Realistically I don't think any artist's work is wholly formed conceptually or optically—although philosophically many seem to favor one approach over the other. For myself I think that all of the questions posed above, both optical and conceptual, are useful. I assume that they should lead me to the same conclusion. Yet that conclusion is formed by meeting my conceptually understood experience thus grouping me more as a classical painter as I previously defined it.
There is so much more that could be said on this simple distinction. However for the readers who are artists I hope it may make you more aware of how you see and for the art collector and enthusiast I hope it will give you more insight into the thoughts of the artists whose work you enjoy.
Just a little food for thought.
An Addendum passage from Harold Speed:
I have included a larger passage below from Harold Speed's book that ties into what has already been said. I wanted to add it on because it has been insightful to me but I couldn't see a good way of working it into what I wrote above.
"To sum up this somewhat rambling chapter, I have endeavoured to show that there are two aspects from which the objective world can be apprehended. There is the purely mental perception founded chiefly on knowledge derived from our sense of touch associated with vision, whose primitive instinct is to put an outline round objects as representing their boundaries in space. And secondly, there is the visual perception, which is concerned with the visual aspects of objects as they appear on the retina; an arrangement of colour shapes, a sort of mosaic of colour. And these two aspects give us two different points of view from which the representation of visible things can be approached.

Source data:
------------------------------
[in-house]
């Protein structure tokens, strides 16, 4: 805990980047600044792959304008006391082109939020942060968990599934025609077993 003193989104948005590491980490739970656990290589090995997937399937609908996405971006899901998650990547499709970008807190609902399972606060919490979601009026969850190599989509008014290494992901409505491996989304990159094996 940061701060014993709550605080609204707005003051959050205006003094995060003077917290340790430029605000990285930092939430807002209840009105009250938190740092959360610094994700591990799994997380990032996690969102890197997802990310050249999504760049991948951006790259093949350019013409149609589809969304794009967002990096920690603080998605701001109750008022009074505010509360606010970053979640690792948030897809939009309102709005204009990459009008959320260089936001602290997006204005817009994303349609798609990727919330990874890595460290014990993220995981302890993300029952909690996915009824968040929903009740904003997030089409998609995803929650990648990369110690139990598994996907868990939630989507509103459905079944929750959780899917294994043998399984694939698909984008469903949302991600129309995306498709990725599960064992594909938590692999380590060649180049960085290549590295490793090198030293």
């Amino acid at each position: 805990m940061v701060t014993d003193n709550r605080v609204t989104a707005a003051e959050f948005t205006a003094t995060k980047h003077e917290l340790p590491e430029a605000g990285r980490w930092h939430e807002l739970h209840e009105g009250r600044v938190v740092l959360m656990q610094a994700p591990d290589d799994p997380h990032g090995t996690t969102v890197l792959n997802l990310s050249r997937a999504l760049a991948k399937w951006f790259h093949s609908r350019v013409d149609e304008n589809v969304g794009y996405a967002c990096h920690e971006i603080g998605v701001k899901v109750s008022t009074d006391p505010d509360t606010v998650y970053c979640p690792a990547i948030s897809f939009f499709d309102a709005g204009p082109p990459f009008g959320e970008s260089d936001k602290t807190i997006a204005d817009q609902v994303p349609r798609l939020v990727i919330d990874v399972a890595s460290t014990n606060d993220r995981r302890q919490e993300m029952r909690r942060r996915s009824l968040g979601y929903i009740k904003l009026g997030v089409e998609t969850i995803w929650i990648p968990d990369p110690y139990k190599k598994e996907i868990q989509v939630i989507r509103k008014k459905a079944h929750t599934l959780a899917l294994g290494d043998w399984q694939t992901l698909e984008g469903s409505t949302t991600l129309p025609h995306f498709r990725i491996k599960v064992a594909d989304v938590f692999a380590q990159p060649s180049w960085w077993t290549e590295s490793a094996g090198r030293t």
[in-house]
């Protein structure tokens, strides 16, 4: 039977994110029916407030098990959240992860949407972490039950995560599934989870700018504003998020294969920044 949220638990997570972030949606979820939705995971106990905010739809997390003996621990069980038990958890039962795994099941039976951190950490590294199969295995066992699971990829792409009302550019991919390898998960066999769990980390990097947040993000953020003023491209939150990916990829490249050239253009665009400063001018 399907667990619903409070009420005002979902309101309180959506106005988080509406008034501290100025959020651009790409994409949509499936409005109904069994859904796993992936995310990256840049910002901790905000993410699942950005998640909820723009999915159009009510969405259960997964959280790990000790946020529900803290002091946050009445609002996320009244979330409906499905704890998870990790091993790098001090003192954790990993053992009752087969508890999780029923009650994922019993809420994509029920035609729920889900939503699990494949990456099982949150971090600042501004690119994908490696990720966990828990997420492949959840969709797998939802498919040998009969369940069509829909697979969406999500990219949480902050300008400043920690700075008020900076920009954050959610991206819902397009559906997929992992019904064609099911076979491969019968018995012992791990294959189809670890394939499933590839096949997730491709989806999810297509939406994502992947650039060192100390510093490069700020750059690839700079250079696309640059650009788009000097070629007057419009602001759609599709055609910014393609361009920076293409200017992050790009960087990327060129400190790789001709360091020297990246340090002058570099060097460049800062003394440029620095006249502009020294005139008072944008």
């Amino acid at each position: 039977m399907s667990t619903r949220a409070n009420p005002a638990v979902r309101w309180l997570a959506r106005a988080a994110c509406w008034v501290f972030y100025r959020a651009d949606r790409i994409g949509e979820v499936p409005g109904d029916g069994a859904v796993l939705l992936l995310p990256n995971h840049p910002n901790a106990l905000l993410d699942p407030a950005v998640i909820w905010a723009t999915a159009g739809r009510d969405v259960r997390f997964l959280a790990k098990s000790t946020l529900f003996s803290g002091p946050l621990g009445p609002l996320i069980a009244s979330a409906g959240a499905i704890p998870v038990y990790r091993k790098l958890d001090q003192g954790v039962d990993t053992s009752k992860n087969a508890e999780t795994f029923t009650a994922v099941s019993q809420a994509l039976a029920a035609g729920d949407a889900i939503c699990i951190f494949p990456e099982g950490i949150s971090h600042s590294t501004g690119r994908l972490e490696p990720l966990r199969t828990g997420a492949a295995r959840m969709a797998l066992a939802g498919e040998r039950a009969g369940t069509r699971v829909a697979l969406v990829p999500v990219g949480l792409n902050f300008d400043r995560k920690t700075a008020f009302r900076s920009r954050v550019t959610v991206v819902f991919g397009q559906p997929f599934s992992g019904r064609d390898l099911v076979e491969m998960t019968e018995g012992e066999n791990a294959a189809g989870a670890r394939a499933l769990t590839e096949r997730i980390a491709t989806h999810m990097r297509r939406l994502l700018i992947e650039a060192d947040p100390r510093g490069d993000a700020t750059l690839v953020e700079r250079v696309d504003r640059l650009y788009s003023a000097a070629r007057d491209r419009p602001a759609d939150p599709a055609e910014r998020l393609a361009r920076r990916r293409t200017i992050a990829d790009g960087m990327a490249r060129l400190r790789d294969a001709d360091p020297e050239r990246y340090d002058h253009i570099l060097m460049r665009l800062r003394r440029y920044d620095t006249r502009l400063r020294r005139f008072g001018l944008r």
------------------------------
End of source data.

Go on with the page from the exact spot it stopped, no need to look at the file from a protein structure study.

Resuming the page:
When the representation from either point of view is carried far enough, the result is very similar. Work built up on outline drawing to which has been added light and shade, colour, aerial perspective, &c., may eventually approximate to the perfect visual appearance. And inversely, representations approached from the point of view of pure vision, the mosaic of colour on the retina, if pushed far enough, may satisfy the mental perception of form with its touch associations. And of course the two points of view are intimately connected. You cannot put an accurate outline round an object without observing the shape it occupies in the field of vision. And it is difficult to consider the "mosaic of colour forms" without being very conscious of the objective significance of the colour masses portrayed. But they present two entirely different and opposite points of view from which the representation of objects can be approached. In considering the subject of drawing I think it necessary to make this division of the subject, and both methods of form expression should be studied by the student. Let us call the first method Line Drawing and the second Mass Drawing. Most modern drawing is a mixture of both these points of view, but they should be studied separately if confusion is to be avoided. If the student neglects line drawing, his work will lack the expressive significance of form that only a feeling for lines seems to have the secret of conveying; while, if he neglects mass drawing, he will be poorly equipped when he comes to express form with a brush full of paint to work with."
Harold Speed, The Practice and Science of Drawing (New York: Dover Publications Inc., 1972) 47-49.